After a Great Run with the Eagles, Andy Reid Has Simply Emptied out

Aaron Nagler@Aaron_NaglerContributor IIDecember 16, 2016

PHILADELPHIA, PA - SEPTEMBER 30:  Head coach Andy Reid of the Philadelphia Eagles looks on during the second half of the Eagles game against the New York Giants at Lincoln Financial Field on September 30, 2012 in Philadelphia, Pennsylvania.  (Photo by Rob Carr/Getty Images)
Rob Carr/Getty Images

"People simply empty out."

That's what American author Charles Bukowski wrote in a letter to the publisher who rescued him from what he described as the "steadily diminishing humanity" of a nine-to-five existence and sent him on the path to writing for a living. 

Philadelphia Eagles head coach Andy Reid has emptied out. 

There's nothing wrong with this. Reid has had an amazing run as an NFL head coach, starting with Eagles owner Jeffrey Lurie plucking him from obscurity back in 1999. Reid was the tight ends coach for the Green Bay Packers when Lurie named him the head coach. He is the longest-tenured head coach currently in the NFL.

While the move raised eyebrows at the time, Reid went on to become one of the most successful head coaches of the modern NFL era, leading the Eagles to a Super Bowl appearance back in 2004 to go along with six division titles and five NFC Championship game appearances, including four in a row from 2001 to 2004. 

This amazing run of success was accomplished with Donovan McNabb at quarterback. Reid and McNabb grew together as head coach and franchise quarterback, and while they never delivered a championship to the city of Philadelphia, their success over such an extended period of time is very impressive and can't be dismissed. 

The transition to a post-McNabb world in Philadelphia has been less than smooth for Reid and the Eagles, from Kevin Kolb being the heir apparent that sent McNabb packing in a trade to the Washington Redskins, to Michael Vick and Reid catching lightning in a bottle after Kolb was injured in the opener back in 2010 against the Green Bay Packers.

Vick's 2011 season saw him struggle not only with defensive coordinator's catching up with how Reid and offensive coordinator Marty Mornhinweg were using him in their offense, but with several injuries along the way.

This season, Vick has turned into a turnover machine, and the prospect of playing rookie third-round pick Nick Foles has gone from being easily dismissed to possibly the last desperate move Reid could make to try to save his job. 

Of course, starting Foles would only be the latest desperate stab at fixing what ails Reid's team, the first such instance being the firing of former defensive coordinator Juan Castillo. The defense has not only gotten worse since Reid made the move during the team's bye week three weeks ago, it appears to have given up.

For all the legitimate faults Castillo had (and how could an offensive line coach who never should have been handed the defensive coordinator's job not have legitimate faults?) his guys played hard for him. But under Castillo's replacement, Todd Bowles, the effort on the defensive side of the ball has been noticeably lacking. The tackling has gone from passable to atrocious. The team seems to have given up. 

Most head coaches in the NFL are lucky to last four or five years in today's NFL. Good coaches can last a decade if they can keep things fresh for themselves and their team—and, of course, win a bunch of games.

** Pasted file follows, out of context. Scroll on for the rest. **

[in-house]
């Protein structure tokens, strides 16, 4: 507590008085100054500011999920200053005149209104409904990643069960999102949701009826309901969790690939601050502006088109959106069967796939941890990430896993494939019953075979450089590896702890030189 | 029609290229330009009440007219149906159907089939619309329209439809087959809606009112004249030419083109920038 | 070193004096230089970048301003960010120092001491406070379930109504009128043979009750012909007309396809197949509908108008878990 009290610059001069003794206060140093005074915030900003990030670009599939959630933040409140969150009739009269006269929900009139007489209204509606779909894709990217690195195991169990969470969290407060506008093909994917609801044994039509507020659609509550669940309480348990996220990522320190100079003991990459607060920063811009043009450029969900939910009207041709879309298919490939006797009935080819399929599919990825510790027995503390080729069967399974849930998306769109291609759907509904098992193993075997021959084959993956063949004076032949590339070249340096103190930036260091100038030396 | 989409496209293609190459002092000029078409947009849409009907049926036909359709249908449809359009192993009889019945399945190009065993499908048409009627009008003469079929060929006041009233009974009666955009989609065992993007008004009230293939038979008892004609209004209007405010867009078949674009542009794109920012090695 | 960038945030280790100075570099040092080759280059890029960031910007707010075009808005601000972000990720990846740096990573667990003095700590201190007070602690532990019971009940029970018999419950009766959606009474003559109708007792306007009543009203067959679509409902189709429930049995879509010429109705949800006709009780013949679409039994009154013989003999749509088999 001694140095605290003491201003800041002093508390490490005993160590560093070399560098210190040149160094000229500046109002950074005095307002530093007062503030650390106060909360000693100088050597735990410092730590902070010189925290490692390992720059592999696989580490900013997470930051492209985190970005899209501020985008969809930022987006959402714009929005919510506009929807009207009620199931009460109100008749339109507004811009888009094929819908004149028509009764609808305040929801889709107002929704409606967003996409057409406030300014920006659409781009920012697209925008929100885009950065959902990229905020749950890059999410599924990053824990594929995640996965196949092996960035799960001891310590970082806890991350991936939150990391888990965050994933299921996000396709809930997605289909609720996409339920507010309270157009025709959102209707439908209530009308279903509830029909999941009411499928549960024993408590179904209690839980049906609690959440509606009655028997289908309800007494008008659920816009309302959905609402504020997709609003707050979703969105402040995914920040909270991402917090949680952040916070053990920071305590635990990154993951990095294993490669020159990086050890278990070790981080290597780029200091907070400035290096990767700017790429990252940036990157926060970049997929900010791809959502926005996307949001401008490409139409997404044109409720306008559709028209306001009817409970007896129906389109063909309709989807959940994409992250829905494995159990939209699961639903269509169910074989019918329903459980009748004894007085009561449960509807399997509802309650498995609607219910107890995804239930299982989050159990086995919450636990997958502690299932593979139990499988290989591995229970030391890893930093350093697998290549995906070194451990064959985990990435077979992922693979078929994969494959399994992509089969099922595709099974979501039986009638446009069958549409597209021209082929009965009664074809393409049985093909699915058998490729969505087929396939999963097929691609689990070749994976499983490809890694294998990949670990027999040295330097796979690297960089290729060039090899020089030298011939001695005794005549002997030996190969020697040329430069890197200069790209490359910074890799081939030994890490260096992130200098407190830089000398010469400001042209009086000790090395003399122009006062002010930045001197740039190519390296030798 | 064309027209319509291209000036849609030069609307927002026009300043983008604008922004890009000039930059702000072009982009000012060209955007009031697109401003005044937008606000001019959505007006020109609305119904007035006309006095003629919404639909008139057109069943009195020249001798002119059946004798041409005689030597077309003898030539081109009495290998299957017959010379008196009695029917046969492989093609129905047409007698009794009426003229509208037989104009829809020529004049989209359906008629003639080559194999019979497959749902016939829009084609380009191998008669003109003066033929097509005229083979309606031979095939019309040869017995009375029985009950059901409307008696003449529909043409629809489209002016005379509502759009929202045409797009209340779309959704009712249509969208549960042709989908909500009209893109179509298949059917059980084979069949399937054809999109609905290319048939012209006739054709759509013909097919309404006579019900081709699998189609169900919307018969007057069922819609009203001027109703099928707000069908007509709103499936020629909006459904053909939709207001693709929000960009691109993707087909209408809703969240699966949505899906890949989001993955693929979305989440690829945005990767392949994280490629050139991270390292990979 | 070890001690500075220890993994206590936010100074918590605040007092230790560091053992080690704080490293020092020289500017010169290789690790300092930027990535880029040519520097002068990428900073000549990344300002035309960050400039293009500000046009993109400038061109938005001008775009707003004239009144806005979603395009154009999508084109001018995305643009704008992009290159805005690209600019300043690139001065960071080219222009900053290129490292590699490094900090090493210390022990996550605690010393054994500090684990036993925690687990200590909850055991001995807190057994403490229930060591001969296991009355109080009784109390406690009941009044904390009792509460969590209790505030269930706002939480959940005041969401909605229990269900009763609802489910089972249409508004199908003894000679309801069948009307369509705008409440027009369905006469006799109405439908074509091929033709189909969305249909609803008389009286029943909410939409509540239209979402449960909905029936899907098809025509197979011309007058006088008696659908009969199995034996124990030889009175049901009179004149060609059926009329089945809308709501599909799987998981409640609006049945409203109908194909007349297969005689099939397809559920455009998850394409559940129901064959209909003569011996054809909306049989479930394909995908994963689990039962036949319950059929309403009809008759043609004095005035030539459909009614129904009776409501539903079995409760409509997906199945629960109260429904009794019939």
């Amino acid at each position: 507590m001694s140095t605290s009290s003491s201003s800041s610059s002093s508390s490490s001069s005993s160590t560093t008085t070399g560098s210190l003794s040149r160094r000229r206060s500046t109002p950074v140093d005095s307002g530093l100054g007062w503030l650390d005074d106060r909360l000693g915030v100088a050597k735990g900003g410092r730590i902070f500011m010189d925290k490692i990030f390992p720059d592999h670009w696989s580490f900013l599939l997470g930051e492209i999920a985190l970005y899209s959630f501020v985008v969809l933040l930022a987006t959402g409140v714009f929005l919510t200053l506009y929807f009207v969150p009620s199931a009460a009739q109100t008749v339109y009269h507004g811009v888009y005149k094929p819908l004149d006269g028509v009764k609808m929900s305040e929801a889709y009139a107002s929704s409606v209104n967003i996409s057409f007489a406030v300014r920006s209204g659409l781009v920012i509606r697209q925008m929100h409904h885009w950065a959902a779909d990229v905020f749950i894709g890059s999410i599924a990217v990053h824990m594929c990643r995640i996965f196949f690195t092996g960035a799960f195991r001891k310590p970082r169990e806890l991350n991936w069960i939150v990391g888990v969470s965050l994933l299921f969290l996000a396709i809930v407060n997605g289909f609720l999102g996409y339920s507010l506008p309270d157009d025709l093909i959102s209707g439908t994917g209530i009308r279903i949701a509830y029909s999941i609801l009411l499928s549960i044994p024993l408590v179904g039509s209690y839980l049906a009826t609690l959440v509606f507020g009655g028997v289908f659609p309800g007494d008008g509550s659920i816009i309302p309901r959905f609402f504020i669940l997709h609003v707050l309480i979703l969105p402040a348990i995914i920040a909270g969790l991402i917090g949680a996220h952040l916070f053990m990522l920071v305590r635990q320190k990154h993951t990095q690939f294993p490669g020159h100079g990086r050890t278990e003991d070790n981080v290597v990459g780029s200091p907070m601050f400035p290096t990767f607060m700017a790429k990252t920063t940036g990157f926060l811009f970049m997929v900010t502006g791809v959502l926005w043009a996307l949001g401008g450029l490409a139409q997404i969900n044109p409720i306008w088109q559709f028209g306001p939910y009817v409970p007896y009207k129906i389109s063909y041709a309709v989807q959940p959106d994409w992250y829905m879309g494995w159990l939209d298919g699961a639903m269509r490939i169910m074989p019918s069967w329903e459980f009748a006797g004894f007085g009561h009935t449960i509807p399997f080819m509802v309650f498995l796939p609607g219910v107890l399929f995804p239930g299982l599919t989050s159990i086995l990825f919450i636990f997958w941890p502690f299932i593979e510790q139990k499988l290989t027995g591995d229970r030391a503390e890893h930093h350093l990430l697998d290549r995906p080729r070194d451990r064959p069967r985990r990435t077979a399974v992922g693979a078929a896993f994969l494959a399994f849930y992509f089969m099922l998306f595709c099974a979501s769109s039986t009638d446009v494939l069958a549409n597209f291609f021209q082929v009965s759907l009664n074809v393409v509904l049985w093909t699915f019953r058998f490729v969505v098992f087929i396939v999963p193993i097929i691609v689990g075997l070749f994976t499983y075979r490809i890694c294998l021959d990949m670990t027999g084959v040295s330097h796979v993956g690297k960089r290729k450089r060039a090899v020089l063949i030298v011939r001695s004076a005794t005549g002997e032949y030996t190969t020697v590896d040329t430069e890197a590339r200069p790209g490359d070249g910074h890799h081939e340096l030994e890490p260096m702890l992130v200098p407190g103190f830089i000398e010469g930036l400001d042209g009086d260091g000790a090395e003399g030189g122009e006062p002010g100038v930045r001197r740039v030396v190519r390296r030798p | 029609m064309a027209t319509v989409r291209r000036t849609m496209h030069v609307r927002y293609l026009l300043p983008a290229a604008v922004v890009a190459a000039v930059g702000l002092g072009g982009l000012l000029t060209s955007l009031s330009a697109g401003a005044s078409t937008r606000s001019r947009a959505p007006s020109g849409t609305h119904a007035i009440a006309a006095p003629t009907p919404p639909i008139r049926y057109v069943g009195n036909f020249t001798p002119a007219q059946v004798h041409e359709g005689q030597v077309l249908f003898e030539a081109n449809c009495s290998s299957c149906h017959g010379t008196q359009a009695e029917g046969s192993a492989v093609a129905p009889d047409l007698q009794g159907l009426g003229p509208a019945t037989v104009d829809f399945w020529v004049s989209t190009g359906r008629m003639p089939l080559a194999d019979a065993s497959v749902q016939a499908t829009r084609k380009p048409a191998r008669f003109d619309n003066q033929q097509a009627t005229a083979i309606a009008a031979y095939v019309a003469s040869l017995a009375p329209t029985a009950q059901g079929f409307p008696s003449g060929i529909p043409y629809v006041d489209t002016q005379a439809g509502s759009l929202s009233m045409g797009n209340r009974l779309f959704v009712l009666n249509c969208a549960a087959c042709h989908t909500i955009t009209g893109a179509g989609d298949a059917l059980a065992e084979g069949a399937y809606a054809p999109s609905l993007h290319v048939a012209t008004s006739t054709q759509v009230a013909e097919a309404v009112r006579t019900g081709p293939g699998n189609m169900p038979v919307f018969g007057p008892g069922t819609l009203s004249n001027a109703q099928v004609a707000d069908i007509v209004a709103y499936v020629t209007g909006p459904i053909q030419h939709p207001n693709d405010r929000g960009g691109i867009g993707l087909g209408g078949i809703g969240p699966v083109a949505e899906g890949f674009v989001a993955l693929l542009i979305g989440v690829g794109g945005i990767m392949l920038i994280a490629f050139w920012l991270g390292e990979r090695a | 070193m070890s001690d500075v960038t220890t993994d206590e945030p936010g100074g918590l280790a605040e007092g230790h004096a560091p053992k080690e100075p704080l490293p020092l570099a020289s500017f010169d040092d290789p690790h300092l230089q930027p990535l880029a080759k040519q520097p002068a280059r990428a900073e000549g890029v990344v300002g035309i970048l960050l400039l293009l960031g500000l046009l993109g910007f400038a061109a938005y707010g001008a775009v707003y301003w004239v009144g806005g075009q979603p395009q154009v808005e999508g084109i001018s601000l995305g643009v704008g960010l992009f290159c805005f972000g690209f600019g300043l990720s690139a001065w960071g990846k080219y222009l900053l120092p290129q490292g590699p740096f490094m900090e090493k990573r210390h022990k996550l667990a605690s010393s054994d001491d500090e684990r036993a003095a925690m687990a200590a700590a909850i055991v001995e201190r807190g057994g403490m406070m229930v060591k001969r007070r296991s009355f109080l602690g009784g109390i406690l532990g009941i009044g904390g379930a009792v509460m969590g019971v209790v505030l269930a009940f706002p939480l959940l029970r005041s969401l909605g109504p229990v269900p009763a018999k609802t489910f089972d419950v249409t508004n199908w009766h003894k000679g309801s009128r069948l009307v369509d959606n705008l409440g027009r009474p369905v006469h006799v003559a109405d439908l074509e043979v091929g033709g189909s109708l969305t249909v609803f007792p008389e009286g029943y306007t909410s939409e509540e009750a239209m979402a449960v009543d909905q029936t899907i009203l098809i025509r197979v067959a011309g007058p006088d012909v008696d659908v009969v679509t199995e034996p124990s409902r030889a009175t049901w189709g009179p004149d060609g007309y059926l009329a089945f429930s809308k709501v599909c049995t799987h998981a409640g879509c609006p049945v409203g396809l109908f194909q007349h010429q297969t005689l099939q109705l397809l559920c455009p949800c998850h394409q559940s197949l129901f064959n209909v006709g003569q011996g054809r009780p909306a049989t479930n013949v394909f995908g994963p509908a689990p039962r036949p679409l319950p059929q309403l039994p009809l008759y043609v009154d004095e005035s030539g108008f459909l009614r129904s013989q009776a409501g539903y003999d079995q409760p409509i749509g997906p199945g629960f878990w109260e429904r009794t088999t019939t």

Reid has won a bunch of games, but it sure seems like things have gotten stale in Philadelphia. Reid's teams have almost always come out of the bye week a better, more efficient unit and looked like they were ready for a stretch run and to fight for a playoff berth. The 2012 version of the Eagles seems just the opposite since the bye week. They look ready to play out the rest of the season and head home. 

This isn't an indictment of Reid. He has given everything and more to the Eagles organization.

Most NFL fans know the family troubles that have haunted him the last few years. His oldest son, Garrett, died of an accidental heroin overdose at the start of training camp this past August. This followed his 2007 arrest when the coach's son was involved in a high-speed crash where police found heroin and over 200 pills in his car. Garrett's younger brother Britt also had problems with drug use and was arrested on the same day as Garrett in 2007 in a separate road-rage incident. Police discovered weapons and drugs in Britt's car. 

All the while, Reid coached his team. I can't imagine what Reid was going through while all this was playing out at home, but it's hard to believe it didn't weigh on him and drain him over the years. 

"People simply empty out."

Andy Reid has given everything he has. I know the 2012 season isn't over yet, but it may as well be in Philadelphia. The Eagles aren't winning the NFC East, aren't going to the playoffs and Lurie has made it pretty clear that not getting to the playoffs is Reid's ticket out of town. 

And before you think the Eagles' owner heartless for likely dismissing Reid less than a year after his son passed away, take into consideration what Eagles beat writer Jeff McLane wrote back in August about Reid and his agent Bob LaMonte attempting to leverage Lurie and the Eagles into contract negotiations—six days after the death of the coach's son. It's a business. Sometimes an unpleasant one. 

Andy Reid's tenure with the Eagles has been longer and more successful than anyone thought it would be when he took the helm. He will undoubtedly find another coaching job after his time with the Eagles is over and he takes some time away from the game and is able to fill himself up again.

But right now, he's emptied out.